By Stacey Privack
At birthday parties and other community events where children are involved these days, some type of entertainment is commonly included, ranging from clowns or princesses to bounce houses or pony rides. Among the most popular of activities at children’s events is face painting.
Children and parents alike enjoy the colorful flourish that face painting brings to parties and events. Face painting has become such a common staple at gatherings that face painting ‘artists’ abound. Therefore, it is important to verify that the products all face painters use are safe as well as colorful.
As a professional party entertainer and face painter, I can say with confidence that all of our products contain ingredients that are cosmetic grade and FDA approved. However, not all products are created equal. Unfortunately, not everyone realizes that products too frequently assumed to be safe (including those labeled “non-toxic”) are neither ideal nor particularly safe for use on skin, especially on our children’s faces.
Just because a product is labeled “non-toxic”, it shouldn’t be assumed that it’s appropriate for face painting. Non-toxic may not mean that it has been specifically tested for use on skin. Research has shown that the skin is very active in metabolizing chemicals and that these metabolic processes affect the way the body absorbs (or does not absorb) a particular chemical. Sweat glands, sebaceous glands and hair follicles can all contribute to the way chemicals are absorbed through the skin.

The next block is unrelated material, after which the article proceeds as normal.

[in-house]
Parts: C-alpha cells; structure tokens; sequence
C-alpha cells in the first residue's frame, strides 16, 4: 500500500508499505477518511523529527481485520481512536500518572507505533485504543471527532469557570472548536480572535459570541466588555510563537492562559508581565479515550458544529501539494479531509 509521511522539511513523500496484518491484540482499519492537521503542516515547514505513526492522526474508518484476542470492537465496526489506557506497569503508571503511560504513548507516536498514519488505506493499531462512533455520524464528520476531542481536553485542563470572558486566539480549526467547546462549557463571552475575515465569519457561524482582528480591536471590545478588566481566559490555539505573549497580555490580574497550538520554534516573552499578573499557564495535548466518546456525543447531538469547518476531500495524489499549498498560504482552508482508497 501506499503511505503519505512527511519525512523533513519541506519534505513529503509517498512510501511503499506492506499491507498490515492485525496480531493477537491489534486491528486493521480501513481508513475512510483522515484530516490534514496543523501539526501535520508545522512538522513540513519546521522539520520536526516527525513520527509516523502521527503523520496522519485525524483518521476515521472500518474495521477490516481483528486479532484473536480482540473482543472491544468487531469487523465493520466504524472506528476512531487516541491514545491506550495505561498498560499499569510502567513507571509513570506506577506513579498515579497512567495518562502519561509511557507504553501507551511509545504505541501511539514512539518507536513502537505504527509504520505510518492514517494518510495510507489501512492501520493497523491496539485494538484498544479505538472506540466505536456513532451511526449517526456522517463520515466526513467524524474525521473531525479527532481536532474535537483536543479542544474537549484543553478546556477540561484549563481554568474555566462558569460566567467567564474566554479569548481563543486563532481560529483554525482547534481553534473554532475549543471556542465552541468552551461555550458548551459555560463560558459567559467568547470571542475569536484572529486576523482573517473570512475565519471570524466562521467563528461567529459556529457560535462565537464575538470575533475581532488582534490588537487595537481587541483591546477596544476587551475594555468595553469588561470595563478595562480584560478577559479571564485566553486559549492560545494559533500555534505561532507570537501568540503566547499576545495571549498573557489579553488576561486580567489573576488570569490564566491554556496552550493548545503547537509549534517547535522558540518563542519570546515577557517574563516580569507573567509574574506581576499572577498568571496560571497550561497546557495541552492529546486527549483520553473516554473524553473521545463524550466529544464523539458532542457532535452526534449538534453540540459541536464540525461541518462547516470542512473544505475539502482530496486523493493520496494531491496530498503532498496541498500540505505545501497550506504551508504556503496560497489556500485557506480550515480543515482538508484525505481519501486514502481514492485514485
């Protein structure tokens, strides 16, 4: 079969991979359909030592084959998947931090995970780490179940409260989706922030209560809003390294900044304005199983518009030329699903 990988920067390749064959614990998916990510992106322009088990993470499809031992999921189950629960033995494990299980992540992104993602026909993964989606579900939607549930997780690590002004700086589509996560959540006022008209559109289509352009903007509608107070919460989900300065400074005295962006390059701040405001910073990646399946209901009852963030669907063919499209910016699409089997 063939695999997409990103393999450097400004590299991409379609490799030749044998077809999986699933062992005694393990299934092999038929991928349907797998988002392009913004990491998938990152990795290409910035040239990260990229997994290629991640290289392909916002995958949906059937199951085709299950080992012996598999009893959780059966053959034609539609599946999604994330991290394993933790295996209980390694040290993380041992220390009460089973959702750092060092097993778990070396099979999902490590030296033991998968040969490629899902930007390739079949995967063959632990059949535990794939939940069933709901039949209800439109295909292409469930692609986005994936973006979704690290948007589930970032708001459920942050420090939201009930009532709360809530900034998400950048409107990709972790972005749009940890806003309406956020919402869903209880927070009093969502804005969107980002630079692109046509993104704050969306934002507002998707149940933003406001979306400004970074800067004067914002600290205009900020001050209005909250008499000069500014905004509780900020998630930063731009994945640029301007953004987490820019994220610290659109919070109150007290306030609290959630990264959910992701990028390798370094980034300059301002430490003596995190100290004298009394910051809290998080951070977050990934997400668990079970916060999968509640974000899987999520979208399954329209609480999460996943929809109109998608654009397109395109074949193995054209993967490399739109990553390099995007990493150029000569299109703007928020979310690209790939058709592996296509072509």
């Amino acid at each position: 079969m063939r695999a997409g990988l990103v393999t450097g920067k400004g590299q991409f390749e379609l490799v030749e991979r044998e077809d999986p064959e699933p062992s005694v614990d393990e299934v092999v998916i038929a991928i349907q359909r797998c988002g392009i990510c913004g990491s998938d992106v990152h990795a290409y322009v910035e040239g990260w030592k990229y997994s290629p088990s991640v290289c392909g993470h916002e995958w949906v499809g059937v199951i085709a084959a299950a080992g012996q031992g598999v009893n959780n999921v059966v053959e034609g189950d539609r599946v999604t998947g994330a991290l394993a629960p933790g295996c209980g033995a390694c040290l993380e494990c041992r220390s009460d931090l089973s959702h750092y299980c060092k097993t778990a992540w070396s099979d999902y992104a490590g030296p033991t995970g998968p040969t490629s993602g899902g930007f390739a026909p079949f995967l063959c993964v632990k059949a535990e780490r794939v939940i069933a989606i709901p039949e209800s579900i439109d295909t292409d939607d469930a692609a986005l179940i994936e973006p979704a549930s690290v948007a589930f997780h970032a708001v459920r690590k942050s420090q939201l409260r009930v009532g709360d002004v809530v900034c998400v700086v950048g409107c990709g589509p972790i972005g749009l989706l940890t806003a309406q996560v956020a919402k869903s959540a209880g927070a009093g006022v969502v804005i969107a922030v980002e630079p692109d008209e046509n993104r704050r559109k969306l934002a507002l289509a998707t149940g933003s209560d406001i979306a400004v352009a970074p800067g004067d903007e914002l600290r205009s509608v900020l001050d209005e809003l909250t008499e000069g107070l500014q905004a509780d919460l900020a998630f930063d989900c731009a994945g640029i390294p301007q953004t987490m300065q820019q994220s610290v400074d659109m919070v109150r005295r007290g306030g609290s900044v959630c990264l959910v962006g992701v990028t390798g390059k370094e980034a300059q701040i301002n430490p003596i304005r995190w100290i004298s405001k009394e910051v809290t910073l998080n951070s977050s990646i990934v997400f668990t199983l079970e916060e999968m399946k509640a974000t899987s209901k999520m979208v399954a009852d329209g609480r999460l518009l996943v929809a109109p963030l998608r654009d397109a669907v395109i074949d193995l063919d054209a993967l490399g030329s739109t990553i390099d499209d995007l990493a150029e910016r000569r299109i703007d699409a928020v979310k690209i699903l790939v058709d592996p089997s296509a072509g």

In addition, the skin of babies and small children may allow more chemicals to pass through than the skin of adults. Check the Summary of Color Additives on the FDA’s website. There’s a section especially on colors for cosmetics. If there’s a color in your makeup that isn’t on this list, the company that made it is not compliant to relevant law. Don’t use it. Even if it’s on the list, check to see if it has FDA’s OK for use near the eyes. If it doesn’t, it’s best kept away from your children’s eyes.
Products that makeup artists and better face painters use are specifically designed for use on skin. The same can be said for glitter, which should be cosmetic grade-made of polyester, for this particular application. Again, uninformed entertainers sometimes use craft glitter for application to skin and this is not ideal or optimally safe as it could get in and scratch a child’s eye.
The easy solution is simply asking whoever is doing the face painting at your event about the products they use. Is your face paint designed for this purpose? Have you researched the products and evaluated the ingredients to be certain that it is appropriate for this application?
It is often assumed that your entertainers and face painters are using the most suitable products. Everyone knows the old adage about assuming. Children should both have fun and be assured of their safety at celebrations and where face paints are involved this happy ending is best assured through verification.
Stacey Privack is the owner of Parties by Stacey, an entertainment company that has been serving Sourthern California since 1993.